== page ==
Monday, March 31, 2014

Meatless Monday - Noodles in Creamy Cashew Sauce

Last week's Meatless Monday recipe was long and involved, albeit delicious.  Did you try it?  You should.  Anyway, this week's recipe is just the opposite, it should take about 15 minutes to prepare.  That makes it a great weeknight recipe in my mind.  Plus it's delicious.  It uses Sriracha Sauce which is pretty hot but you can adjust that to your liking.

Noodles in Creamy Cashew Sauce

1 1/2 cups roasted cashews, plus more for topping
2 cloves garlic
1 inch knob of fresh ginger
1 tablespoon toasted sesame oil
2 tablespoon rice wine vinegar
2 tablespoons honey
2 tablespoons soy sauce
2-3 tablespoons Sriracha Sauce
2 limes, juiced
1/3 cup canned coconut milk, plus more to thin if desired
1/4 teaspoon pepper
1 carrot, sliced into match sticks
1 red chile, sliced into match sticks. plus more for garish
1/4 cup toasted sesame seeds, for topping
fresh cilantro, for garnish
green onions, chopped, for garnish
1 pound noodles


Bring a large pot of water to a boil.

In the bowl of a food processor add the cashews, garlic and ginger, process for 3-5 minutes or until the mixture becomes smooth and pasty. The mixture should look similar to peanut butter. Add in the toasted sesame oil, rice wine vinegar, honey, soy sauce, Sriracha (start with 1 tablespoon), lime juice, coconut milk and a pinch of pepper. Process until completely smooth and creamy, about 3-5 minutes. If the sauce needs thinning add a tablespoon more of coconut milk and process until combined. Taste and add more Sriracha if desired.

Drop the noodles in the boiling water and boil according to package directions. Drain well. Place the pasta into a large pasta or serving bowl. Pour all of the cashew sauce over the pasta. Add the carrots and sliced red chile peppers. Toss well. Divide the pasta among bowls and top with cilantro, red chile peppers and greens onions. Sprinkle on some cashews and toasted sesame seeds.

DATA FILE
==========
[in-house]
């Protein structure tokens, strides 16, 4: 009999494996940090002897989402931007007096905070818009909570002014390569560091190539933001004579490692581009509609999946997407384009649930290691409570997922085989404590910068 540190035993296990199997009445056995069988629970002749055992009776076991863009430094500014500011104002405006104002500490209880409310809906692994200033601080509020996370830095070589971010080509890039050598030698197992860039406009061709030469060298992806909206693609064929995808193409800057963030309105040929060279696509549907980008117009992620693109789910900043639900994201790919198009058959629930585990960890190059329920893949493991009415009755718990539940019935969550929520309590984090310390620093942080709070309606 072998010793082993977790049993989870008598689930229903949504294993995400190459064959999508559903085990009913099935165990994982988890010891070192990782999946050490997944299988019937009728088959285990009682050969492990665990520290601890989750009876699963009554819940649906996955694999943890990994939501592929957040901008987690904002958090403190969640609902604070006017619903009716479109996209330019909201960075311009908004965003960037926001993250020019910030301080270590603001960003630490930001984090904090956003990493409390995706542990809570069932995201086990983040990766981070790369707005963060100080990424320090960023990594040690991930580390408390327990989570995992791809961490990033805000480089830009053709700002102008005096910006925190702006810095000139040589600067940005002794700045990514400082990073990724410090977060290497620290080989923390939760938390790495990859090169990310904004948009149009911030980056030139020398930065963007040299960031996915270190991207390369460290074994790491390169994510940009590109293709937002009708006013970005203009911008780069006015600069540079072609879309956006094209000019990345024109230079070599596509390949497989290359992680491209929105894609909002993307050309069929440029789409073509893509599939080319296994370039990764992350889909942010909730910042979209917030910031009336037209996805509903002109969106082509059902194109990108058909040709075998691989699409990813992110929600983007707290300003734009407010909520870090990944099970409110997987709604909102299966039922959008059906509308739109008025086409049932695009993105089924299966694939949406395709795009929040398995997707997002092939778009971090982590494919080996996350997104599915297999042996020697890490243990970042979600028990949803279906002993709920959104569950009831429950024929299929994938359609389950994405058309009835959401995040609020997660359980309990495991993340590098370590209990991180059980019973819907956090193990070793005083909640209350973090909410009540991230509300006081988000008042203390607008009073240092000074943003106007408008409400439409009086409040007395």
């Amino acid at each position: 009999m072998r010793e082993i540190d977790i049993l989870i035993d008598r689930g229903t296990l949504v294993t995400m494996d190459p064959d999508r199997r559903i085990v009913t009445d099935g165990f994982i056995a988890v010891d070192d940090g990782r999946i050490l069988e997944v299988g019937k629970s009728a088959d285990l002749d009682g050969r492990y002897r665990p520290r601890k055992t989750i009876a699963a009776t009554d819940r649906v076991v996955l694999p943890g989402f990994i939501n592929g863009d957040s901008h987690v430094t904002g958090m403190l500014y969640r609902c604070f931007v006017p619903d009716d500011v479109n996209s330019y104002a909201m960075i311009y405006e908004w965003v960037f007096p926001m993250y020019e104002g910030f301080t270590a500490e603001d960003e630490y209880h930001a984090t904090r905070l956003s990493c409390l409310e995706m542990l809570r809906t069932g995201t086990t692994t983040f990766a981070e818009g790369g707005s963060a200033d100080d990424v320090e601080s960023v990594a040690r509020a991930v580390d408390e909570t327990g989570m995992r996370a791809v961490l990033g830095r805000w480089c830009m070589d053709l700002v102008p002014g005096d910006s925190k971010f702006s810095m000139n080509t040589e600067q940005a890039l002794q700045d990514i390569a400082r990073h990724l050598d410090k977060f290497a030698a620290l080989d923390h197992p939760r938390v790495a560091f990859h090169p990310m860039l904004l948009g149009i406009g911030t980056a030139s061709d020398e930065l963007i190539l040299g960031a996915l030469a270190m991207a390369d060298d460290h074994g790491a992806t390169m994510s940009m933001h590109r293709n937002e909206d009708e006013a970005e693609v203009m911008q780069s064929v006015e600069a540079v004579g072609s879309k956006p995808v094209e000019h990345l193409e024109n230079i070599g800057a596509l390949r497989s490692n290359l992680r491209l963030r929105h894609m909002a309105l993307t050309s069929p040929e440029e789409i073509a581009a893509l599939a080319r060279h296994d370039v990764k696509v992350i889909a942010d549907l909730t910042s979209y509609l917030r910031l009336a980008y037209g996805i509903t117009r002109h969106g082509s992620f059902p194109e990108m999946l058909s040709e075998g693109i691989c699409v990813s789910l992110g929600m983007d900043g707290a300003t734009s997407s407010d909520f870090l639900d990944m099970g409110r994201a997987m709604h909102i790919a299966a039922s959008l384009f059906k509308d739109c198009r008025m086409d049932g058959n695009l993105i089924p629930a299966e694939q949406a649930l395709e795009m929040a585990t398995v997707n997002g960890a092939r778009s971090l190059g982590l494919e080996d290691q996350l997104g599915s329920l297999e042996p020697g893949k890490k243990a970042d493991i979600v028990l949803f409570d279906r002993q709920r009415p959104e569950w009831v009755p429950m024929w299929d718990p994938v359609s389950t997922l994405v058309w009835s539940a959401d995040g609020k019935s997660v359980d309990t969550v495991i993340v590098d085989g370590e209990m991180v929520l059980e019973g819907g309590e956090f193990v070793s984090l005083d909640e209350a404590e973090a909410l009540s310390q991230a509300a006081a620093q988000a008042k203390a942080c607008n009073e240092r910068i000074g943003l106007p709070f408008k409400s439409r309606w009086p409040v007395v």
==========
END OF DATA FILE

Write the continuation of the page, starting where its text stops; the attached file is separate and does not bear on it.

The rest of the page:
Check out the gallery page - Future Relics Gallery by Lori Buff

Saturday, March 29, 2014

Call For Artists - Viridian Artists

Viridian Artists presents

The 25th National & International Juried Exhibition

July 1- July 19, 2014
Entry Deadline: Friday, April 11, 2014

Juror: Katherine Brinson, Associate Curator, Guggenheim Museum, NYC.

First Prize $300
Second Prize $200
Third Prize $100
All winners will be listed on Viridian’s website
Exhibition – July 1- July 19, 2014
Entry Deadline: Friday, April 11, 2014 (by 11:59pm)
Minimum entry fee is $45 for three images and $5 for each additional entry. There is no limit to the number of images. All entry fees are non-refundable.
For more information and entry form click here.
Check out the gallery page - Future Relics Gallery by Lori Buff

Tuesday, March 25, 2014

Pots I Love - Nancy Green Ikebana

This piece has been in my collection for almost a year and it gets used regularly.  I love to garden, food, flowers, shrubs, any kind of plant as long as it's not invasive.  Even better if it's native but I also enjoy some non-natives that seem friendly and beautiful.  The thing is, I hate to cut the flowers and bring them in the house to fill a vase.  I never seem to have enough blooms and I like to share them with my neighbors. That's why I like this ikebana pot.  I only have to cut 3 plants to make a pretty arrangement for the house.  Plus, it's just a beautiful pot.

This ikebana was made by Nancy Green whose studio is in Watkensville GA which makes it fairly easy for me to find her pottery.  She has a fantastic grasp of the Japanese esthetic, something I'm draw to.

It's been a long time since I've shown you any pottery from my collection.  I've had other things to write about, I guess.

Check out the gallery page - Future Relics Gallery by Lori Buff

Monday, March 24, 2014

Meatless Monday - Butternut Squash Lasagna

Sometimes a dish is so good it needs to be shared.  Lasagna is one of those dishes that really should be shared because you normally have to make a large pan of it.  This is fine but it means that I never got a photo of the food.  No worries, just believe me when I tell you it looked, smelled, and tasted delicious.

One nice thing about a lasagna is that it can be put together in advance then heated in the oven when you're ready, my mom used to freeze lasagna for up to a month before cooking it and it was still just as delicious as freshly made.  So fix this on a weekend but pop it in the oven on Monday and you will not feel like you cooked but you'll have a fabulous home cooked meal.  Invite some friends over so they don't have to cook on a weeknight too.  They'll love you for it.

Square Baking Dish


3 1/2 cups of milk
5 cloves of garlic
1 slice of onion
1 bay leaf
1 sprig of parsley
1 large (about 3 pounds) butternut squash, peeled and roughly diced (about 1/2 inch)
20 (approx) sage leave or 1 1/2 TBS dried sage
1/2 cup packed parsley leaves
1/4 cup olive oil
1 large onion, diced into 1/2 inch squares
1 cup pumpkin seeds
kosher salt and freshly ground pepper
3 1/2 TBS butter
3 1/2 TBS flour
1 8oz package lasagne noodles (no-boil type)
1 cup grated Gruyère cheese
1 cup freshly grated Parmesan cheese
3 bunches of kale (washed well)
pinch red pepper flakes


In a small sauce pot slowly heat the milk with 1 clove of garlic, 1 slice of onion, 1 bay leaf, and 1 sprig of parsley.  Just before boiling cover the pot, turn off the heat, and let it sit.